Meta’s First-Ever Corporate Bond Deal Sees $30 Billion Request Despite Zuckerberg’s Grim Warning

Corporate bond investors appeared quite bullish on the metaverse on Thursday, or at least on digital advertising.

Meta Platforms Inc., META,
Facebook’s parent company saw a request for about $30 billion on Thursday for its first $10 billion, four-part U.S. corporate bond deal, according to a person with knowledge of the deals and Informa Global Markets.

It’s a big problem. While Meta announced its first-ever revenue drop in the second quarter, investment bankers were still able to discuss the prices of each class of the social media giant’s A1 to AA-rated bonds.

This has almost ensured that Meta, which also has Instagram and What’s App under its umbrella, secures cheaper debt than what was on offer only a few hours ago.

Meta did not immediately respond to a request for comment.

Specifically, prices for the company’s five-year class were expected to be 75 basis points above the Treasury’s risk-free rate, down from an initial range of 90 basis points, according to Informa Global Markets.

The 10-year class was expected to be 115 basis points above the TMUBMUSD10Y,
reference. That would represent a premium to the roughly 86 basis point spread on similar 3.6% coupon bonds traded Thursday by retail giant Amazon, according to data from BondCliq.

Early last week, Facebook’s parent company reported second-quarter earnings of $6.69 billion, or $2.46 per share, from $3.61 per share last year, on sales $28.82 billion, compared to $29.08 billion a year ago.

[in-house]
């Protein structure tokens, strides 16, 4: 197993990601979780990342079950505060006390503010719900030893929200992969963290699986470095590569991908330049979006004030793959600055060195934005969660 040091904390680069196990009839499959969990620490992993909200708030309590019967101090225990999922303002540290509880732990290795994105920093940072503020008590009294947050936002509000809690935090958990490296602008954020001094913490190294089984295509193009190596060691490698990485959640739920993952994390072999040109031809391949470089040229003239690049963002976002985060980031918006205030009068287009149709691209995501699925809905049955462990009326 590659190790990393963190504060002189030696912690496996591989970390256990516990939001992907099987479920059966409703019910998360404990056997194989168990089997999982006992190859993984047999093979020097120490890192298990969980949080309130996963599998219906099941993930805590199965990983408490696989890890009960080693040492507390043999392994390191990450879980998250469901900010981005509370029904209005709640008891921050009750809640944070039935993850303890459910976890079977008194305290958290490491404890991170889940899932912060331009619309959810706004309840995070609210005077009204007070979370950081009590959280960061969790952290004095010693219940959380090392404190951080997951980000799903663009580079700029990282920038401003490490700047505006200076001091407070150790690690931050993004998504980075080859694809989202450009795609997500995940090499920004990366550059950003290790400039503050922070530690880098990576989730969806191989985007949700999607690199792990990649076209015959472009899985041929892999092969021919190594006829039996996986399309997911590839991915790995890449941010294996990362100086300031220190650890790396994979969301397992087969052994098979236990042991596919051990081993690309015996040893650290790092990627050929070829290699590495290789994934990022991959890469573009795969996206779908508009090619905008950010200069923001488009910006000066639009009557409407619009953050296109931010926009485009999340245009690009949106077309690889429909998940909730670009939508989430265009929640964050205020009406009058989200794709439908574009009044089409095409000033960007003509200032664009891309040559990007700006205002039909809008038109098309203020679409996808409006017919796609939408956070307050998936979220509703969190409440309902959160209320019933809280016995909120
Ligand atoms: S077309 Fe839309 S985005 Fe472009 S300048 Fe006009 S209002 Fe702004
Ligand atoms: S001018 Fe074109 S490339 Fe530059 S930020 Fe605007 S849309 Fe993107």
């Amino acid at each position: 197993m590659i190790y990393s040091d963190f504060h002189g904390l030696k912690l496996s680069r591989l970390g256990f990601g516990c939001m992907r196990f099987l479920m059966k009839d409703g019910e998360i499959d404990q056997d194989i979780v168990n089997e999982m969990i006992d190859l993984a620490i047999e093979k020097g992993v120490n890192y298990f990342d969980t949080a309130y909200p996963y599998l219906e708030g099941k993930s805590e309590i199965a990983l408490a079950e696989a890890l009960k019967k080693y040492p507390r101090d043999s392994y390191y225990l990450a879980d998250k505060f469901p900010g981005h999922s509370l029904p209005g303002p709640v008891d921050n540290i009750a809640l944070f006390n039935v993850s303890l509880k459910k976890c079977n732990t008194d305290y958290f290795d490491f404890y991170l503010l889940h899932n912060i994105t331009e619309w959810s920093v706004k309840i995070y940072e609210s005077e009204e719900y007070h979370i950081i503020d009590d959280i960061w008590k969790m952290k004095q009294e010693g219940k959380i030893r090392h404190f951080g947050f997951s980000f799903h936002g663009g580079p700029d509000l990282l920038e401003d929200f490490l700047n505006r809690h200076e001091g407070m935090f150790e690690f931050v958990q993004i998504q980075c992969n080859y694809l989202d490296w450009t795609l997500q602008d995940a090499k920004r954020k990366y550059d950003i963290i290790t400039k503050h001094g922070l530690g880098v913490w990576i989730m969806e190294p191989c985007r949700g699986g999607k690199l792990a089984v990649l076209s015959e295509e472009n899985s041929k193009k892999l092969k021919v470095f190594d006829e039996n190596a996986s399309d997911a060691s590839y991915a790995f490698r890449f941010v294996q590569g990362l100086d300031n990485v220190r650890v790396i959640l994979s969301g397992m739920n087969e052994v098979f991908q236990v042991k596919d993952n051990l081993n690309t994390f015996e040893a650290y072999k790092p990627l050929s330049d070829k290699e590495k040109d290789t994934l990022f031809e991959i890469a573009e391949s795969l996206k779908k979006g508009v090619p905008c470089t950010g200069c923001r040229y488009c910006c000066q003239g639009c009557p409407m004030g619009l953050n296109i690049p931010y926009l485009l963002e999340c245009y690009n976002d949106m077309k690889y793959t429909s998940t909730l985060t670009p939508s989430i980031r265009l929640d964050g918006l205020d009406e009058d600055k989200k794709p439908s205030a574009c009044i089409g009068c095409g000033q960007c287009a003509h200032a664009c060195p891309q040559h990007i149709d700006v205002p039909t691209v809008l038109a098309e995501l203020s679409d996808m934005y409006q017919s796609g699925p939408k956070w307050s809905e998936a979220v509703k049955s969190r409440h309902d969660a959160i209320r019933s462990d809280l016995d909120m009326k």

“We appear to have entered an economic downturn that will have a significant impact on the digital advertising industry,” Meta Chief Executive Mark Zuckerberg said on a conference call after the earnings release.

Not everyone felt so bullish about the new Meta Bond deal. “While Meta has built a massive app ecosystem and is investing heavily in the Metaverse for the future (which may or may not succeed), we don’t believe the company’s economic moat is as wide as Amazon’s. “, CreditSights analysts wrote on Thursday, about the bond issue.

The team said it sees difficulty with a social media platform trying to “replicate Amazon’s AMZN,
e-commerce/logistics or cloud computing business.

“We’re not saying Meta will follow Myspace’s path, although we believe its business is relatively more vulnerable to new entrants and changing user preferences.”

Meta shares rose 0.8% on Thursday, but still down 49% on the year so far, according to FactSet.

Related: What is the “metaverse” and how much will it be worth? Depends on who you ask

About Myra R.

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